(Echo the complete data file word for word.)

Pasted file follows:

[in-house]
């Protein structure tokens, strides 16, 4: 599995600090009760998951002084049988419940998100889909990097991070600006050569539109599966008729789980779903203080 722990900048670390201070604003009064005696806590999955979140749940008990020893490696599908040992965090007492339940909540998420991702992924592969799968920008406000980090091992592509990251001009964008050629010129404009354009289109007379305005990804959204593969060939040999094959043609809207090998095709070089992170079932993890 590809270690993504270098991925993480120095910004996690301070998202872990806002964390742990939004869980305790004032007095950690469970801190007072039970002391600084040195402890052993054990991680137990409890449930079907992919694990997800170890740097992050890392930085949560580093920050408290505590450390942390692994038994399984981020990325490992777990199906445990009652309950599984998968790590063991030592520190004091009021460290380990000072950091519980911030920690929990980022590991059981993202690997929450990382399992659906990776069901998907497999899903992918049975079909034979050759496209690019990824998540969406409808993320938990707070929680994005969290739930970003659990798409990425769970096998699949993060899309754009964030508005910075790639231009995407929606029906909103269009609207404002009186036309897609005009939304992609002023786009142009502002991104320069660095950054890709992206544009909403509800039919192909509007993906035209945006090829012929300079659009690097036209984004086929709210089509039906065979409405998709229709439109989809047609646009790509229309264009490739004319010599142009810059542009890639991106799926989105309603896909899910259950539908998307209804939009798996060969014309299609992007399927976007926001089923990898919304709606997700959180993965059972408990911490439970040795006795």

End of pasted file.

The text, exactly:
[in-house]
């Protein structure tokens, strides 16, 4: 599995600090009760998951002084049988419940998100889909990097991070600006050569539109599966008729789980779903203080 722990900048670390201070604003009064005696806590999955979140749940008990020893490696599908040992965090007492339940909540998420991702992924592969799968920008406000980090091992592509990251001009964008050629010129404009354009289109007379305005990804959204593969060939040999094959043609809207090998095709070089992170079932993890 590809270690993504270098991925993480120095910004996690301070998202872990806002964390742990939004869980305790004032007095950690469970801190007072039970002391600084040195402890052993054990991680137990409890449930079907992919694990997800170890740097992050890392930085949560580093920050408290505590450390942390692994038994399984981020990325490992777990199906445990009652309950599984998968790590063991030592520190004091009021460290380990000072950091519980911030920690929990980022590991059981993202690997929450990382399992659906990776069901998907497999899903992918049975079909034979050759496209690019990824998540969406409808993320938990707070929680994005969290739930970003659990798409990425769970096998699949993060899309754009964030508005910075790639231009995407929606029906909103269009609207404002009186036309897609005009939304992609002023786009142009502002991104320069660095950054890709992206544009909403509800039919192909509007993906035209945006090829012929300079659009690097036209984004086929709210089509039906065979409405998709229709439109989809047609646009790509229309264009490739004319010599142009810059542009890639991106799926989105309603896909899910259950539908998307209804939009798996060969014309299609992007399927976007926001089923990898919304709606997700959180993965059972408990911490439970040795006795």